If we were to start all over and reinvent guns from the beginning today, we’d no doubt end up with simpler units and numbers, but the world doesn’t work that way.  Each incremental development is built upon the previous one, and you don’t immediately re-tool everyone in the business, make all the old versions unusable, and change all the established experience and data, just for that little increment of improvement.

Still, I keep saying someone needs to reinvent the computer OS (or the very concept of the computer OS– maybe the very use of the term “OS” is thinking too much inside the box) from the beginning.  There is of course no basis– no established school of thought or system of evaluation that would warrant such a claim.

6 thoughts on “Machine Screws and Other Weird Numbers (rambling alert)

  1. Choose taps with a bigger “H” number if you’re anodizing tapped holes. Each .001″ of anodize thickness builds up app. .0005 on a surface (.001 split between penetration and buildup). But on a 60 degree thread the effect for .001 thick anodizing is .002″ pitch diameter reduction (or enlargement on an O.D. thread).

    Use an H5 tap for the above example for a pitch diameter +.002 to +.0025″ oversize and let the anodize get you back to your preferred size.

  2. If you made everything simple and rational, the publishers of Machinery’s Handbook would lose a significant amount of their income and engineering schools would have no way of confounding their students.

    On the other hand, when was the last time you used (or even heard of) a “swinging choke” in a power supply?

  3. I don’t know what you are making but have you tried looking for a precision screw manufacturer that is ISO-9000 and QA’s for tight tolerances? Also, have you thought about going metric instead of fractional?

    There are Swiss companies that manufacture screws to extremely tight tolerances. Here’s one in the USA: http://www.americanswiss.com/

  4. ubu52; Our business philosophy is built around simplicity and convenience for the end user. On that note, we use the most common threads, available in virtually every hardware store in the country. If someone looses a screw (well, first we include one extra of each type) they can call for free replacements, or if they prefer they can walk into a local store in Anytown, USA and be assured of finding one exactly like the original. Thank you for the link, but sourcing an extremely consistent screw would be convenient for us, and less convenient for the user. What we’re doing now with the oversized taps has been working very well for several years, plus we now know what to look out for as we go along. I will check out Americanswiss to see about getting some better Allen wrenches, ’cause that has also been an issue, most especially in the smaller sizes. Thanks again.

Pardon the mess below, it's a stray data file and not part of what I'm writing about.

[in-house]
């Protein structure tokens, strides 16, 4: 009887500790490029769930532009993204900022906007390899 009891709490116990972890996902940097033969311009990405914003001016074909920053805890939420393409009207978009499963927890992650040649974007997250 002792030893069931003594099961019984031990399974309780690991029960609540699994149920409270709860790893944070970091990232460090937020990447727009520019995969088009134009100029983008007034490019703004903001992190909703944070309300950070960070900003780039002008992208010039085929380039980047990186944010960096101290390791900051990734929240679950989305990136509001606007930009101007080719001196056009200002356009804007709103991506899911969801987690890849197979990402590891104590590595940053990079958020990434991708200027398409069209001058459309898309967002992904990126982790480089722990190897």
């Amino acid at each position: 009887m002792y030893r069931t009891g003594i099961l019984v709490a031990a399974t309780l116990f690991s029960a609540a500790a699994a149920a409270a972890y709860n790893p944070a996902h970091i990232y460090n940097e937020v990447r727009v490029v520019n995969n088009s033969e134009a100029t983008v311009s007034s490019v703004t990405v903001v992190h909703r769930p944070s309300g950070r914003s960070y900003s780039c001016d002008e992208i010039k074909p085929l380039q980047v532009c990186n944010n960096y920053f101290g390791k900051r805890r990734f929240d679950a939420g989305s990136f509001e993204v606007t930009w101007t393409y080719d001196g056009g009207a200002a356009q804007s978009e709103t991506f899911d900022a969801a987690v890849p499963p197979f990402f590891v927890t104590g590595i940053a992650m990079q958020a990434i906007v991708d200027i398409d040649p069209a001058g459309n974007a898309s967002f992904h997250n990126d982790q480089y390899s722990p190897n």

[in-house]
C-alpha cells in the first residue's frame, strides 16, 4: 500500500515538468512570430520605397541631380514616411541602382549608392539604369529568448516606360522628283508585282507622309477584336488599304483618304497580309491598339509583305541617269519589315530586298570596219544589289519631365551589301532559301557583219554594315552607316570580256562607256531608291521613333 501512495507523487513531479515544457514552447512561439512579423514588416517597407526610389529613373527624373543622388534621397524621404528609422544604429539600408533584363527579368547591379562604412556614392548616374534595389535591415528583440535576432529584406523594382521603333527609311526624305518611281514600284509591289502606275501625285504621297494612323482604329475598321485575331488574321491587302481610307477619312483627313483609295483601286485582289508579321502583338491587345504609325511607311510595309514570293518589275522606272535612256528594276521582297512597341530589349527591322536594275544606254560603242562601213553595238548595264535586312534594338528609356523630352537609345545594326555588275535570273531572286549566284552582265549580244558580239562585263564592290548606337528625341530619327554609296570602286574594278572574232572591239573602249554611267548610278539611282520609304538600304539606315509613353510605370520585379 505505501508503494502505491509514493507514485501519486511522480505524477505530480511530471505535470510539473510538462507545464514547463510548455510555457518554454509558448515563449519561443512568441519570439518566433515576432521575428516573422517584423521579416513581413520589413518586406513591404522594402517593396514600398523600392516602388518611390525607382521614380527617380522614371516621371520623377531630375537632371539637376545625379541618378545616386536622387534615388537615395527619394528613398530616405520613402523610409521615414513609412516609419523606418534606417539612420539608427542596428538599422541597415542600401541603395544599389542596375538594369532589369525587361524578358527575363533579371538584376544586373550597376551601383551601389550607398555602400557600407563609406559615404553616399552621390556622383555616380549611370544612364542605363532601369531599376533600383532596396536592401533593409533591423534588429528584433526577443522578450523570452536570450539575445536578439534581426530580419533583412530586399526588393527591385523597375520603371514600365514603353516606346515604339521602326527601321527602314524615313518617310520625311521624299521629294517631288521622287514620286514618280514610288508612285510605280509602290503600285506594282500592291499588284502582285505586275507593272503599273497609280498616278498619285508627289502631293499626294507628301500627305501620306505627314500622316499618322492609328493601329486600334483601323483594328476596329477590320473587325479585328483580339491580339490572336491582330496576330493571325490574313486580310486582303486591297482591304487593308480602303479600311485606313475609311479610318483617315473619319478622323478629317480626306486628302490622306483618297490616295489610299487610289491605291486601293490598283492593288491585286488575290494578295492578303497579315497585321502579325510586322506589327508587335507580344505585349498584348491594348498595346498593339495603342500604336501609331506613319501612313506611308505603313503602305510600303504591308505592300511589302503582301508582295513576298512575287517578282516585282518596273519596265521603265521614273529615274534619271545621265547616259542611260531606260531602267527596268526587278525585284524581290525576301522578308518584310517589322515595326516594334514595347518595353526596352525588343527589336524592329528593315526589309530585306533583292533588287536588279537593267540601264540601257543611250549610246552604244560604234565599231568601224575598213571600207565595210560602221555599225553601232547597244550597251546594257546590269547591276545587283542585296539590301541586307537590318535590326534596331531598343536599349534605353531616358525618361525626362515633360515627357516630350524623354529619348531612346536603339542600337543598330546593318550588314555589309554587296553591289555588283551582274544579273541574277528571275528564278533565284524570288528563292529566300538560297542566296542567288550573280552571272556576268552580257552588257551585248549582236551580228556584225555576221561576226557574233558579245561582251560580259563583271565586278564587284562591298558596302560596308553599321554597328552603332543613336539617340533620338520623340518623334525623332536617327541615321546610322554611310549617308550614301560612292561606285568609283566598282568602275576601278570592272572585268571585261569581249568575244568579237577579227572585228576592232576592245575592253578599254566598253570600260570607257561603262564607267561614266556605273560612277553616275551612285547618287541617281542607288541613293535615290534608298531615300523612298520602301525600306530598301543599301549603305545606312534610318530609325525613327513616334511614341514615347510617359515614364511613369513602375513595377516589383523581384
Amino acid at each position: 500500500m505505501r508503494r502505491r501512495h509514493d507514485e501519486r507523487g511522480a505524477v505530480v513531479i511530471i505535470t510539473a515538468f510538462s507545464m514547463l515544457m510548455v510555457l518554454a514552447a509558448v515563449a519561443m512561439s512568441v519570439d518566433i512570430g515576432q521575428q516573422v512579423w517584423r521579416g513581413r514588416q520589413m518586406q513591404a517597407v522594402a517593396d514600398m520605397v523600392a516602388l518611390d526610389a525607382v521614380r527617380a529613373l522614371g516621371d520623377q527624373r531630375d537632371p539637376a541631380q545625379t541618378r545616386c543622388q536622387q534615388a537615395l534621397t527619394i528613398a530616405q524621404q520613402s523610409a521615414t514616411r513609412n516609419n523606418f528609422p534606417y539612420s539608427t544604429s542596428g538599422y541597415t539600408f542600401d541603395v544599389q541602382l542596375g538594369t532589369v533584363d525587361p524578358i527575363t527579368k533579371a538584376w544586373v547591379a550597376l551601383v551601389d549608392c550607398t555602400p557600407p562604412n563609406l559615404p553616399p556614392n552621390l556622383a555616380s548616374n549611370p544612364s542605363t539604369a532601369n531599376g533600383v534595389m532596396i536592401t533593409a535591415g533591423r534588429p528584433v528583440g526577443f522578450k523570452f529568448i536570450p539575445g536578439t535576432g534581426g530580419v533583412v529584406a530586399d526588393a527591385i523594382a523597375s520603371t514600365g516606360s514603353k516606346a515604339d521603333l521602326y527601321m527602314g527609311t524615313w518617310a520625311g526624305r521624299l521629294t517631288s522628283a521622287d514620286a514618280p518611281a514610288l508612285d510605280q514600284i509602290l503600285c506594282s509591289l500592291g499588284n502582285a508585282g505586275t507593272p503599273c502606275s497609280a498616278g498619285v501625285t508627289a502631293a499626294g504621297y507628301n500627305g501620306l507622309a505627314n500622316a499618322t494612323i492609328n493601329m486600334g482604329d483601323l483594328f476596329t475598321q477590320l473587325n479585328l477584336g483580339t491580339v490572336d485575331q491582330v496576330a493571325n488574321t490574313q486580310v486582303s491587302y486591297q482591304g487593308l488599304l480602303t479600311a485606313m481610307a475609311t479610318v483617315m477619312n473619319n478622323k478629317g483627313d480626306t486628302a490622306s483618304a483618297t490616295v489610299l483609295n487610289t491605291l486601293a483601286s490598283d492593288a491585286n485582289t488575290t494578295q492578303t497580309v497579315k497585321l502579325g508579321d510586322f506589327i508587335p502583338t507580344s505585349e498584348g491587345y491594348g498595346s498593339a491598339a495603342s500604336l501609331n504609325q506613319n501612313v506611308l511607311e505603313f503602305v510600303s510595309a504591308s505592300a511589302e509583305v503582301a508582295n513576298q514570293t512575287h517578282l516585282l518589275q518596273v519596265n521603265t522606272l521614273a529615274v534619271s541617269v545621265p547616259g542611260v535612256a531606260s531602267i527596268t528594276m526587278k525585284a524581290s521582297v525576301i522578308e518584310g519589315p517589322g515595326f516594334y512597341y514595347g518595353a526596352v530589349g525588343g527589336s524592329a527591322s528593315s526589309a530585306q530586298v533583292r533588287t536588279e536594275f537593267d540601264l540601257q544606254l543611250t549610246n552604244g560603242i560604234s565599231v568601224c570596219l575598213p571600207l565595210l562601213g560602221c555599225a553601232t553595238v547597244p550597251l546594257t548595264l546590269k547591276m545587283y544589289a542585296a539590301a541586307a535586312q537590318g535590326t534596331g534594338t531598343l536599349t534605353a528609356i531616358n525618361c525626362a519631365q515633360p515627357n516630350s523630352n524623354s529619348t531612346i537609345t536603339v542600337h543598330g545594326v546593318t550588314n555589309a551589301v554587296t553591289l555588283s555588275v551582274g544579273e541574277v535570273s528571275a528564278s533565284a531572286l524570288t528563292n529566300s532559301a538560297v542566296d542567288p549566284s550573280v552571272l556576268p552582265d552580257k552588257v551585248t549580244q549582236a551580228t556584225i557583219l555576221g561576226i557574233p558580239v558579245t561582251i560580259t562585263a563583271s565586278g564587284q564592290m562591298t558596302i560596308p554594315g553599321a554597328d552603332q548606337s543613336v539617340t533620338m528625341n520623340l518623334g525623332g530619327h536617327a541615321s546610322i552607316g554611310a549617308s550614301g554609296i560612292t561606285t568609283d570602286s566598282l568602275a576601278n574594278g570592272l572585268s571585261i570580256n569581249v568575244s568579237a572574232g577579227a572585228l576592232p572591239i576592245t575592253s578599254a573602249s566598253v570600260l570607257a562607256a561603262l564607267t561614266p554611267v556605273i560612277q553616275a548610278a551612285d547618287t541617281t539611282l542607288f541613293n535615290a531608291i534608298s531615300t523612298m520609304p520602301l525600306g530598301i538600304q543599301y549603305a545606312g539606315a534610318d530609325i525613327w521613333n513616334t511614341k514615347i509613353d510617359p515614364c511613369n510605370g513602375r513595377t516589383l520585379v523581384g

Sennin; I’d never heard of a swinging choke, though I have built several power supplies. Some of them used capacitance alone and others required no filtering at all. I’m now in the process of reading about it. Interesting stuff. I’m still reading about the applications of this “swinging choke”.

    This is what I like about you all- I show my ignorance and you come back with information. Thanks.

  5. Ah, the memories. I can’t tell you how many tables of thread, pipe, and o-ring sizes I memorized over the years just to make my job simpler. Stack up is always an issue. You can make your tolerances tighter, but then the parts may fit together looser (than the worst case before) and still cost more (exactly counter to what someone would want).